07 October 2013
Afghanistan’s 'second phase' of cricketing development, says ACB CEO
Dr Noor Mohammad: “Cricket is already the most popular sport in Afghanistan and our idea is to further improve and develop its popularity and get more participation throughout the country”
Afghanistan team celebrates with coach Kabir Khan on their shoulders after beating Kenya in Sharjah Cricket Stadium.
Afghanistan’s journey to get to the point where it will be competing in Australia and New Zealand in 18 months’ time has already been a rapid one because as recently as 2008 it was playing against Jersey and Japan in ICC World Cricket League Division Five.
Since then it has played in two ICC World Twenty20s, in 2010 and 2012, and Dr Noor said sealing a place at the game’s global 50-over competition for the first time would act as a catalyst for further expansion of the sport within the country.
“Cricket is already the most popular sport in Afghanistan and our idea is to further improve and develop its popularity and get more participation throughout the country,” he said.
“Cricket is not just a game in Afghanistan. It is also a big tool for youth development as our current players can now show youngsters what can be achieved through playing the game.
“That, in turn, can help promote peace and stability and that is why the (Afghanistan) government and other departments are supporting us.
“We have signed a Memorandum of Understanding with the (Afghanistan) Ministry of Education that cricket will be part of the school curriculum and that is a way of promoting grass roots talent in the country.
“This is the start of what you might call our second phase. We are looking at bringing in new support and technologies as we will now be performing against Full Members on a more regular basis,” he added.
There is no doubt the future for the game in Afghanistan appears very bright. That much is clear with the country’s under-19 side preparing to take part in its third successive ICC Under-19 Cricket World Cup in the United Arab Emirates early next year.
Two of the current squad that were instrumental in the ICC Cricket World Cup-clinching win over Kenya in Sharjah on Friday – left-arm spinner Hamza Hotak and left-hand batsman Hashmattulah Shaidi – have previously played in ICC Under-19 Cricket World Cups.
Others within the senior set-up have been making waves well beyond Afghanistan, with captain Mohammad Nabi and fast bowlers Hamid Hassan and Shapoor Zadran taking part in the Bangladesh Premier League earlier this year.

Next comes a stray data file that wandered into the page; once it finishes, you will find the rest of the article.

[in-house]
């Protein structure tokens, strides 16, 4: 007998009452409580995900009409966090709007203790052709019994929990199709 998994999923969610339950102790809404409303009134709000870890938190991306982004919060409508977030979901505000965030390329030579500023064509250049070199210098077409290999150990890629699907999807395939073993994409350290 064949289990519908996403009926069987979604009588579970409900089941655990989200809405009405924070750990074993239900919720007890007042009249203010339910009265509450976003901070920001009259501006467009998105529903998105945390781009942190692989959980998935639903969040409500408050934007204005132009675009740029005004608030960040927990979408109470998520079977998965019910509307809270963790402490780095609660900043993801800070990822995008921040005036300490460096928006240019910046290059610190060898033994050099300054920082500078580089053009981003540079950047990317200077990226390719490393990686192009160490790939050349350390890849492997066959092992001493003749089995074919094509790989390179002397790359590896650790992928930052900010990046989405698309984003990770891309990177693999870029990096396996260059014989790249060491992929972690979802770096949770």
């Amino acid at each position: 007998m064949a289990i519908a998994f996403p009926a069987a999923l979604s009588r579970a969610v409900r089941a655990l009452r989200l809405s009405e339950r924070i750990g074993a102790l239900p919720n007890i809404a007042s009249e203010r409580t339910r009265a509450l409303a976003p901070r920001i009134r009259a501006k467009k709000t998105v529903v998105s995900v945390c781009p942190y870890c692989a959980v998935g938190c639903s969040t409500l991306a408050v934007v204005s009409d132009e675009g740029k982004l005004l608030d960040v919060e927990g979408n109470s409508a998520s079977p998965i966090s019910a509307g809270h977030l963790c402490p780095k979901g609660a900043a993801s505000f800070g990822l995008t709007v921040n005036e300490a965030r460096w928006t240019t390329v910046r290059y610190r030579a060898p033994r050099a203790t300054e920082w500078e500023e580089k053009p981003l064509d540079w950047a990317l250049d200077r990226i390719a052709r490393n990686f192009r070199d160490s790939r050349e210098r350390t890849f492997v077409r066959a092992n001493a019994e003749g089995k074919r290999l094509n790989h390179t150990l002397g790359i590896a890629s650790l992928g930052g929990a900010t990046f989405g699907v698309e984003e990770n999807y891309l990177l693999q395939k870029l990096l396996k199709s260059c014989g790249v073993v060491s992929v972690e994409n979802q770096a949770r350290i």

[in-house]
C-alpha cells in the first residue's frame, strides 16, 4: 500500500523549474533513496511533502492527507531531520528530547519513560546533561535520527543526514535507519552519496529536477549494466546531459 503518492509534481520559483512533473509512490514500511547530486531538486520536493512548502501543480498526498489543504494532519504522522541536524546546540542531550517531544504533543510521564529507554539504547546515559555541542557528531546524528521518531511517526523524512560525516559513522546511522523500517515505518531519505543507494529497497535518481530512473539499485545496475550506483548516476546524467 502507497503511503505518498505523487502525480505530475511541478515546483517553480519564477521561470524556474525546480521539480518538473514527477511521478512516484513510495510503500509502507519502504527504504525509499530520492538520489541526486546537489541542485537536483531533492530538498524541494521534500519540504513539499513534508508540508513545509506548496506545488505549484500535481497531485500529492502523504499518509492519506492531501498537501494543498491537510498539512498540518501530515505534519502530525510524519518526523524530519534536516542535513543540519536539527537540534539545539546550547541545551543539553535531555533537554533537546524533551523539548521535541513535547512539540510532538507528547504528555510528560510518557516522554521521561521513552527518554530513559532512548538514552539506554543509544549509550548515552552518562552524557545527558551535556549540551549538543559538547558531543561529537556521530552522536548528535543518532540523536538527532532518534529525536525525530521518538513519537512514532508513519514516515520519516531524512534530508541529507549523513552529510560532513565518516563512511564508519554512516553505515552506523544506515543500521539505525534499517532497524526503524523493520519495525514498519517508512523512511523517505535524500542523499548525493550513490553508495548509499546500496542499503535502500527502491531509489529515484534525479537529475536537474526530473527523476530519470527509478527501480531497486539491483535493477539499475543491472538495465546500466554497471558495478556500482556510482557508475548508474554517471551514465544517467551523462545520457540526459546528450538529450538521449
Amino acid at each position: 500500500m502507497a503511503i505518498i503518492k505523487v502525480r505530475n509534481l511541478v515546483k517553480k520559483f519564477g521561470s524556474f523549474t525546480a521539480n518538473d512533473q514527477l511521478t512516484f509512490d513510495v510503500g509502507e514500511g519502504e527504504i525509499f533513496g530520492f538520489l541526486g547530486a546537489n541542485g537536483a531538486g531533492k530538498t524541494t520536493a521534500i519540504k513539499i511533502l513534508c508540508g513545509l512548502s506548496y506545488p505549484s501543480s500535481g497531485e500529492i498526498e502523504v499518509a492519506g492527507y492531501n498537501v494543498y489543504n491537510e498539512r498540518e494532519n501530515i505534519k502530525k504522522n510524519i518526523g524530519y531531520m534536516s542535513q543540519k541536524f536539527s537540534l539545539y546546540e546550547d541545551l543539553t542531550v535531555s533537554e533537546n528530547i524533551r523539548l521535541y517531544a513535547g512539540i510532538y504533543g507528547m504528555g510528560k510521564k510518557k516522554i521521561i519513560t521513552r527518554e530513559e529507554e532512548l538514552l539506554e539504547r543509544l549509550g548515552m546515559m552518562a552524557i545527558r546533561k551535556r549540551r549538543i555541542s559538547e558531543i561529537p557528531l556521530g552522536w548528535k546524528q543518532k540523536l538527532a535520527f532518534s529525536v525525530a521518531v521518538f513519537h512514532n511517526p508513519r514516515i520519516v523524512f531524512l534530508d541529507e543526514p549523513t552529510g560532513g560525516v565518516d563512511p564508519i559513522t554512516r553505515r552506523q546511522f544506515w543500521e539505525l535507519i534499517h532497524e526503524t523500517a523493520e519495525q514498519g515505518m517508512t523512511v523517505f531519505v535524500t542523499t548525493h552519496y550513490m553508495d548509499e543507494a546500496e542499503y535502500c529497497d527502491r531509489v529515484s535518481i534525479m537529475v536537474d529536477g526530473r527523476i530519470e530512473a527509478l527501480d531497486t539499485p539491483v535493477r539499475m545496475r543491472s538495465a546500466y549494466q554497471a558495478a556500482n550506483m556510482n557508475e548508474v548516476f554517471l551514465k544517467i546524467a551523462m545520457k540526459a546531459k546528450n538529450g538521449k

And there are plenty of reasons to believe this pace of development will only continue to accelerate, thanks to support from numerous key stakeholders, both within Afghanistan’s borders and overseas.
Funding from the ICC, including targeted support approved by the ICC Board in April of this year, will amount to more than US$ two million over the next 18 months while Pakistan, the country’s closest Full Member, has already committed to provide practical assistance.
The Pakistan Cricket Board signed a two-year Memorandum of Understanding with the ACB in March this year, promising technical and professional expertise, including assistance with High Performance Programme camps.
And Pakistan, which was the first Full Member to play Afghanistan in a One-Day International, in February 2012, will play Nabi’s side in a Twenty20 International in Sharjah this December.
Backing like that, as well as from the Asian Cricket Council, together with the recent televising and live streaming of Pepsi ICC World Cricket League Championship matches into Afghanistan, has meant that although the country is not currently able to host matches because of security concerns, the game is still growing rapidly.
During 2012 formal participation figures shot up to over 23,000, compared to 5,000 in 2009, however, it is likely this figure is much higher today. Thanks largely to support from the US government’s aid arm – USAID – the country now has many more cricket venues, including dedicated stadiums in Kabul and Jalalabad.
The Marylebone Cricket Club (MCC), custodians of the Laws of Cricket, has also been enormously supportive since 2006, when a side led by former England captain – and now MCC President – Mike Gatting first played Afghanistan.
Since then both Nabi and Hassan have spent time as MCC Young Cricketers and the club has continued to back the game’s development in Afghanistan through MCC Spirit of Cricket coaching camps.
Afghanistan has been drawn in Pool A of the 14-team event, where it will face Australia, Bangladesh, England, New Zealand, Sri Lanka and a qualifier that will come from the ICC Cricket World Cup Qualifier in New Zealand in January 2014.
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